Transforming Avocado Farming: Kenyan Farmers Unite for Knowledge Exchange

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Kenya's avocado sector suffers from up to 40% post-harvest losses and further down the value chain. This staggering statistic underscores the importance of farmer exchange and learning about technical and organisational solutions to reduce losses and improve product quality and logistical process. This was the goal of the farmer exchange visits and meet-up organised by FORQLAB in April

In the days preceding the meetup, 10 farmer leaders from four cooperatives in Meru visited the Nandi cooperative. Nandi farmers had already visited Meru for training and exchange last November. In Nandi, the farmers visited a prominent avocado farm and the aggregation centre in Kapsabet. Farmers discussed challenges and solutions in production, cooperative management, finance, and market access, all while sharing knowledge and experiences openly and freely.

Peter Bouma, lecturer from HAS Green Academy, part of the FORQLAB delegation, observed a significant transformation in both the farmers and their cooperatives. "the Farmers now seek to bring on board more specialised experts to solve complex problems," he noted.

A major outcome of this exchange was the decision by the cooperatives to form a union, enhancing collaboration and bringing in diverse expertise such as banking. This union aims to address shared challenges more effectively, leveraging collective strengths to reduce food losses and improve market access.

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After the meetup, Peter stayed behind to connect farmers with businesses who are relevant for the avocado cooperatives in exploratory meetings. These included logistics companies, ICT firms, and large-scale exporters, all pivotal in building a more resilient and profitable avocado sector.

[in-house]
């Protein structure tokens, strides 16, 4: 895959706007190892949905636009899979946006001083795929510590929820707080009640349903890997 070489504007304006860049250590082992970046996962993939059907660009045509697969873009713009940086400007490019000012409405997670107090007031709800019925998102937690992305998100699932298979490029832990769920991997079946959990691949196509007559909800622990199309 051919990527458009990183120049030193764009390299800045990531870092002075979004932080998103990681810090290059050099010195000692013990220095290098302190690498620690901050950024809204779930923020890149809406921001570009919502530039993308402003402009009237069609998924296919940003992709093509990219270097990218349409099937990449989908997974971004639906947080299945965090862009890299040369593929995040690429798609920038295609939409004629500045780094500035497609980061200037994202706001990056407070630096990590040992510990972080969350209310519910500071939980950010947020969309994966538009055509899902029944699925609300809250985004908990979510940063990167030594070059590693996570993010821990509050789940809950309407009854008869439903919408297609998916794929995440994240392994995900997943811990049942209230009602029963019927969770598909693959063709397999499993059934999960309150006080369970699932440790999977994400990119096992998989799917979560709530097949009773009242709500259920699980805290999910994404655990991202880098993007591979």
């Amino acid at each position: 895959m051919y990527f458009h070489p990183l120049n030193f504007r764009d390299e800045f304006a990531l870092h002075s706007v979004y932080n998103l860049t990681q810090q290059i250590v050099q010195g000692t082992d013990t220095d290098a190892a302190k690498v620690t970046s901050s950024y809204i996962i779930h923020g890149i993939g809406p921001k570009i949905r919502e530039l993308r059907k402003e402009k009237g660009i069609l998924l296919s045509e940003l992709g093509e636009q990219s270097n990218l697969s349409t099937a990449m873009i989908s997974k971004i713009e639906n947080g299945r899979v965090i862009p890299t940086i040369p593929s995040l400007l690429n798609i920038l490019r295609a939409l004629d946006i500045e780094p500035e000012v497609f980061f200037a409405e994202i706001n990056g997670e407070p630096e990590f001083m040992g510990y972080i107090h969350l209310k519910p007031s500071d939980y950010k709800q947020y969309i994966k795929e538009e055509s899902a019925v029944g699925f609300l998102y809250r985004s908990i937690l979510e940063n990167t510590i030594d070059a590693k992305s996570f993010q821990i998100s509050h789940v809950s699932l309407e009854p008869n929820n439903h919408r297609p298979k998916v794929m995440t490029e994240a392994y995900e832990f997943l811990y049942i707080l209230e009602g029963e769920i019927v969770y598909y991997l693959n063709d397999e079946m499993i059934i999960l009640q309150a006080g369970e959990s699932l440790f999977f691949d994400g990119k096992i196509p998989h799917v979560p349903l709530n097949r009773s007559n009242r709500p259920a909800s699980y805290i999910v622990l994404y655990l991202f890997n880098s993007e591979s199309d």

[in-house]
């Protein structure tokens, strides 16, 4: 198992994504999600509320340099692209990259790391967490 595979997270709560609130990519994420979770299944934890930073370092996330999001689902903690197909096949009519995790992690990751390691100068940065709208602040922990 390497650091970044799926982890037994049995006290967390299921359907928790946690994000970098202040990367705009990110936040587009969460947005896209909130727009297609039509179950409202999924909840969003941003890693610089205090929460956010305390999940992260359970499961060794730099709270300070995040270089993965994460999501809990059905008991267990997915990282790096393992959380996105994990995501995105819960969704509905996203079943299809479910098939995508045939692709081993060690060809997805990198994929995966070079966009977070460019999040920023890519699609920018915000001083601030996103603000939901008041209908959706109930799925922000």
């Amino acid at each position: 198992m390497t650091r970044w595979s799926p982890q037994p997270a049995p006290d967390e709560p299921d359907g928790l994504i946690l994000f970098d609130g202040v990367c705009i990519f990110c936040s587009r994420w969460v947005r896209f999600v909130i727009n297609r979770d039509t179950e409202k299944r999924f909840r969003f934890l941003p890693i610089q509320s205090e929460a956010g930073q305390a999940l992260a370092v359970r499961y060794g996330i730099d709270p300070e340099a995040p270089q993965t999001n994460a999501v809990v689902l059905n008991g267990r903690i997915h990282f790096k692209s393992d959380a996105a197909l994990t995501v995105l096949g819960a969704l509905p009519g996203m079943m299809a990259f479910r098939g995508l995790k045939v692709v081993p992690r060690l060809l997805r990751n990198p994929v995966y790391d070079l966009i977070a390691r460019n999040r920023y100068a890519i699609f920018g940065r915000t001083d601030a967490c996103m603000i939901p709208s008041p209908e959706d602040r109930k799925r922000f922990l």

FORQLAB has played a crucial role in capacity building for the farmers, emphasising the importance of involving multiple stakeholders to reduce food losses and expand market access. Peter Bouma emphasised that FORQLAB did not impose ready made solutions but instead challenged the farmers to be entrepreneurial and come together under a shared motivation and ambition.

Although FORQLAB collaboration between universities is coming to an end, the partnerships and linkages formed by the farmers should continue in different forms to ensure that the right expertise is available to drive further growth and continuity.

The success of FORQLAB and its living lab approach should be replicated in other value chains in the country, which also experience significant food losses. (Peter Bouma- lecturer from HAS Green Academy)


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Ken Owino

NFP Communications

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